Skip to main content

Does starting the terrible twos early mean we'll be done early?

I will spare my daughter her dignity by not posting a picture of her facedown on the floor and screaming. This is not her true self.  You know she's a happy little darling.

But today is one of those days. All Mamie wants to do are the specific things I've told her not to do: playing with wall sockets, climbing on the coffee table, pulling out dirty diapers. She has shown a genius-level aptitude for identifying limits and pushing them. I know this determination builds the independence that will define her later. Her new brain is both overwhelmed with information and begging to be challenged. She has honed her physical coordination for walking, climbing, grabbing, throwing, but knows no context for when those things are not safe or appropriate.

And worst of all, Mama's annoyance feeds into her need for stimulation. She yells for me to come to her, she runs away, she hides, she gets quiet, I find her back in one of the naughty spots I just pulled her out of.

Then she makes a shame face, tucking her ear into her shoulder. I tell her I know she's sorry, we'll figure it out together.


Popular posts from this blog

It's not you, it's us. I don't think we're a good match.

Nearly ten years ago, a doctor told me diabetes would kill me, it was just a matter of how soon. I couldn't see the benefit of his ugly, callous prediction. I couldn't see the benefit of being locked into a medical relationship with someone who saw me as a hopeless expiration date. I decided even with long waits and insurance hurdles, it would always be worth it to find doctors who are supportive and try to understand me as a person.

Today, I broke up with
my obstetrician.

I'm not convinced he's not a good doctor, but he's not a good fit for me.  He has been seeing me for two months to help me prepare for another baby, but I don't think he knows anything about me. Our appointments last less than 5 minutes, he gives me vaguely shaming advice to lose weight, "start" exercising, stop being diabetic. He has never asked me whether I exercise, what I eat, what I do to control my diabetes. He has made assumptions about my lifestyle based on my appearance, …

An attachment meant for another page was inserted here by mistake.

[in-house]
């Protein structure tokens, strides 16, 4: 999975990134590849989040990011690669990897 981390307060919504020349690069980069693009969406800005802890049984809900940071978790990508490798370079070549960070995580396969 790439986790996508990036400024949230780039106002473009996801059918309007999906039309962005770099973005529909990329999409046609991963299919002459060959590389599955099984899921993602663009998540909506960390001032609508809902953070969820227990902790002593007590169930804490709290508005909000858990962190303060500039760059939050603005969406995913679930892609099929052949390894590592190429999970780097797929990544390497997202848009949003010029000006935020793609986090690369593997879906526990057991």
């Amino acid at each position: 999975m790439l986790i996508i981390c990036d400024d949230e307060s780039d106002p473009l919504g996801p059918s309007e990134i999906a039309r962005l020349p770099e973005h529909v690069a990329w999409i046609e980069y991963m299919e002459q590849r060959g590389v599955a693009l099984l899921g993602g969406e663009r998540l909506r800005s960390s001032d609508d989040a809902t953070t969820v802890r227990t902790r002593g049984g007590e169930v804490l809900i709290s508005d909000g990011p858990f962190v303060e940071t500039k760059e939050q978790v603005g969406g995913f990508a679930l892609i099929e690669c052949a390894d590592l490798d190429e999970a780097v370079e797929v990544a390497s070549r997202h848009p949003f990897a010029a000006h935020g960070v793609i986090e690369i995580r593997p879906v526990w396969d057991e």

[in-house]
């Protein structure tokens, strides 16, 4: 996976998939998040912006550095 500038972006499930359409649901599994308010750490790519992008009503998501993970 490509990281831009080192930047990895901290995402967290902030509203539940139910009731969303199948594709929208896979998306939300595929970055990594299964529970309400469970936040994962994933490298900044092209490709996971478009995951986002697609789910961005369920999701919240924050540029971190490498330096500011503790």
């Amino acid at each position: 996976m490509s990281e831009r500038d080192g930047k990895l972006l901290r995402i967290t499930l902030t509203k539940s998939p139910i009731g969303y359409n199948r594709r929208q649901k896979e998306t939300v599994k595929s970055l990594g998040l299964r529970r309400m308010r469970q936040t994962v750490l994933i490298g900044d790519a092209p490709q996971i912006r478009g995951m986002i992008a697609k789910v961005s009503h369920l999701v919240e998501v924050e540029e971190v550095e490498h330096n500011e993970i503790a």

On not waiting for the perfect time

When I got pregnant the second time, I was waiting for that stage to end before I would live my life. Exercise, activities with kids, travel, writing, house projects... Then after the Lizzie came and things were so complicated, I still found myself waiting until she was older, waiting to get out of tangle of doctor appointments.  Then I was planning to start life after both kids were in school, at least three years away! Enough!  Anything I want to do can be adapted to start now, incorporating the kids and whatever challenges we face in our plans.  Some dreams may be better suited for the future, but there will be no more blanket attitude of putting things off for later when it would presumably be easier or less busy. 
There is no perfect time, but the best time could be now.

An insomniac who just can't be satisfied

I had an essay published on over the holidays.... read here:

The Value of Late-Night Solitude: A Former Insomniac’s LamentMy insomnia is cured. I take my medication, turn off the lights, and fall straight to sleep. Waking up rested, having energy all day, productivity, and better moods – I am not ungrateful for these benefits. But a little part of me misses those wakeful late nights.